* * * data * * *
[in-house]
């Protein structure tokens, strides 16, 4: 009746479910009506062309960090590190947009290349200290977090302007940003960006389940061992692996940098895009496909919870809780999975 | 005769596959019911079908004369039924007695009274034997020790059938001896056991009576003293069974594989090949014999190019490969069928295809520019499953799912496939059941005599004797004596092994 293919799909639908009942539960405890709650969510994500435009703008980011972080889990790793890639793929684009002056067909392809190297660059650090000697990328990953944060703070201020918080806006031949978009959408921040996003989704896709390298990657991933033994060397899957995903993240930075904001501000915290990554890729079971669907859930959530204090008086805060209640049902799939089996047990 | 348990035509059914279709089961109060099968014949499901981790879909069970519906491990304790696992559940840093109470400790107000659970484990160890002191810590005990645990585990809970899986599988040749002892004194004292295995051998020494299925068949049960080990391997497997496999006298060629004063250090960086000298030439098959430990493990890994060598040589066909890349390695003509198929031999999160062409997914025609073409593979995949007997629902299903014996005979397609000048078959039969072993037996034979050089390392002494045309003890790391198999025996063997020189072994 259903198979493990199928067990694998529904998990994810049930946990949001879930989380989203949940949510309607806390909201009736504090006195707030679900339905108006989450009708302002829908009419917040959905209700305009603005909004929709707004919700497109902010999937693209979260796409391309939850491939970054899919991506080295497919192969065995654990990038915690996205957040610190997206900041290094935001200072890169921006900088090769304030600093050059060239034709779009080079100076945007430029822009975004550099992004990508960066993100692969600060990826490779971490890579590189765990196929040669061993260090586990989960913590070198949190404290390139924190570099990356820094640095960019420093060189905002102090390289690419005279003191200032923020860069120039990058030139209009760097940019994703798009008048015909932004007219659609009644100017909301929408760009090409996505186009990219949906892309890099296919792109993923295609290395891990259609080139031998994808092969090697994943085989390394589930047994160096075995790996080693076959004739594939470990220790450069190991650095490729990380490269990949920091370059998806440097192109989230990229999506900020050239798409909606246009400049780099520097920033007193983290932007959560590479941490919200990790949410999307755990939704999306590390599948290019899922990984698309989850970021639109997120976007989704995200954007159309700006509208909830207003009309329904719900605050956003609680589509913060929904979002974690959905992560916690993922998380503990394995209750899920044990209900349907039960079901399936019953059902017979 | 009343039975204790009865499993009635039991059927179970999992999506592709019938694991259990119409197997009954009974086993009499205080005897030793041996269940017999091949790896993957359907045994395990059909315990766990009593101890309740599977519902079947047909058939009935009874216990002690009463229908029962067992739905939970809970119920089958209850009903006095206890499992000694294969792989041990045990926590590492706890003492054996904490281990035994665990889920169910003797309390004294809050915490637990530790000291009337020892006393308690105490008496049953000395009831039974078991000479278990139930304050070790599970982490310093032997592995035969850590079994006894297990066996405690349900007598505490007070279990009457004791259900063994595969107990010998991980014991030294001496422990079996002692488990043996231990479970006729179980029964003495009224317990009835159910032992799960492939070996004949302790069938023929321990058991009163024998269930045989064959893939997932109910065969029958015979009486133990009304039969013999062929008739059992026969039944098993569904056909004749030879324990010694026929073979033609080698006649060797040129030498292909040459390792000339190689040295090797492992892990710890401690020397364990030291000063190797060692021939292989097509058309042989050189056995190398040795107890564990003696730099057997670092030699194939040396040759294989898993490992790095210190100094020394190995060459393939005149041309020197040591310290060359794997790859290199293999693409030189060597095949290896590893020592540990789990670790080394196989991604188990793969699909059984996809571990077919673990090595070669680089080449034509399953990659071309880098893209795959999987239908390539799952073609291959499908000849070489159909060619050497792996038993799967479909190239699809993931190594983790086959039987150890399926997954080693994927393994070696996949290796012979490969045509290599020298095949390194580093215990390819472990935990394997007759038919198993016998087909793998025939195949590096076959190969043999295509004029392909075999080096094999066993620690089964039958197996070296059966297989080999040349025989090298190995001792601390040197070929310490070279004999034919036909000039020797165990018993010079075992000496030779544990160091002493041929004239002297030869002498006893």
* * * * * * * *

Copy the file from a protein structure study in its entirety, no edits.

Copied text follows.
[in-house]
């Protein structure tokens, strides 16, 4: 009746479910009506062309960090590190947009290349200290977090302007940003960006389940061992692996940098895009496909919870809780999975 | 005769596959019911079908004369039924007695009274034997020790059938001896056991009576003293069974594989090949014999190019490969069928295809520019499953799912496939059941005599004797004596092994 293919799909639908009942539960405890709650969510994500435009703008980011972080889990790793890639793929684009002056067909392809190297660059650090000697990328990953944060703070201020918080806006031949978009959408921040996003989704896709390298990657991933033994060397899957995903993240930075904001501000915290990554890729079971669907859930959530204090008086805060209640049902799939089996047990 | 348990035509059914279709089961109060099968014949499901981790879909069970519906491990304790696992559940840093109470400790107000659970484990160890002191810590005990645990585990809970899986599988040749002892004194004292295995051998020494299925068949049960080990391997497997496999006298060629004063250090960086000298030439098959430990493990890994060598040589066909890349390695003509198929031999999160062409997914025609073409593979995949007997629902299903014996005979397609000048078959039969072993037996034979050089390392002494045309003890790391198999025996063997020189072994 259903198979493990199928067990694998529904998990994810049930946990949001879930989380989203949940949510309607806390909201009736504090006195707030679900339905108006989450009708302002829908009419917040959905209700305009603005909004929709707004919700497109902010999937693209979260796409391309939850491939970054899919991506080295497919192969065995654990990038915690996205957040610190997206900041290094935001200072890169921006900088090769304030600093050059060239034709779009080079100076945007430029822009975004550099992004990508960066993100692969600060990826490779971490890579590189765990196929040669061993260090586990989960913590070198949190404290390139924190570099990356820094640095960019420093060189905002102090390289690419005279003191200032923020860069120039990058030139209009760097940019994703798009008048015909932004007219659609009644100017909301929408760009090409996505186009990219949906892309890099296919792109993923295609290395891990259609080139031998994808092969090697994943085989390394589930047994160096075995790996080693076959004739594939470990220790450069190991650095490729990380490269990949920091370059998806440097192109989230990229999506900020050239798409909606246009400049780099520097920033007193983290932007959560590479941490919200990790949410999307755990939704999306590390599948290019899922990984698309989850970021639109997120976007989704995200954007159309700006509208909830207003009309329904719900605050956003609680589509913060929904979002974690959905992560916690993922998380503990394995209750899920044990209900349907039960079901399936019953059902017979 | 009343039975204790009865499993009635039991059927179970999992999506592709019938694991259990119409197997009954009974086993009499205080005897030793041996269940017999091949790896993957359907045994395990059909315990766990009593101890309740599977519902079947047909058939009935009874216990002690009463229908029962067992739905939970809970119920089958209850009903006095206890499992000694294969792989041990045990926590590492706890003492054996904490281990035994665990889920169910003797309390004294809050915490637990530790000291009337020892006393308690105490008496049953000395009831039974078991000479278990139930304050070790599970982490310093032997592995035969850590079994006894297990066996405690349900007598505490007070279990009457004791259900063994595969107990010998991980014991030294001496422990079996002692488990043996231990479970006729179980029964003495009224317990009835159910032992799960492939070996004949302790069938023929321990058991009163024998269930045989064959893939997932109910065969029958015979009486133990009304039969013999062929008739059992026969039944098993569904056909004749030879324990010694026929073979033609080698006649060797040129030498292909040459390792000339190689040295090797492992892990710890401690020397364990030291000063190797060692021939292989097509058309042989050189056995190398040795107890564990003696730099057997670092030699194939040396040759294989898993490992790095210190100094020394190995060459393939005149041309020197040591310290060359794997790859290199293999693409030189060597095949290896590893020592540990789990670790080394196989991604188990793969699909059984996809571990077919673990090595070669680089080449034509399953990659071309880098893209795959999987239908390539799952073609291959499908000849070489159909060619050497792996038993799967479909190239699809993931190594983790086959039987150890399926997954080693994927393994070696996949290796012979490969045509290599020298095949390194580093215990390819472990935990394997007759038919198993016998087909793998025939195949590096076959190969043999295509004029392909075999080096094999066993620690089964039958197996070296059966297989080999040349025989090298190995001792601390040197070929310490070279004999034919036909000039020797165990018993010079075992000496030779544990160091002493041929004239002297030869002498006893």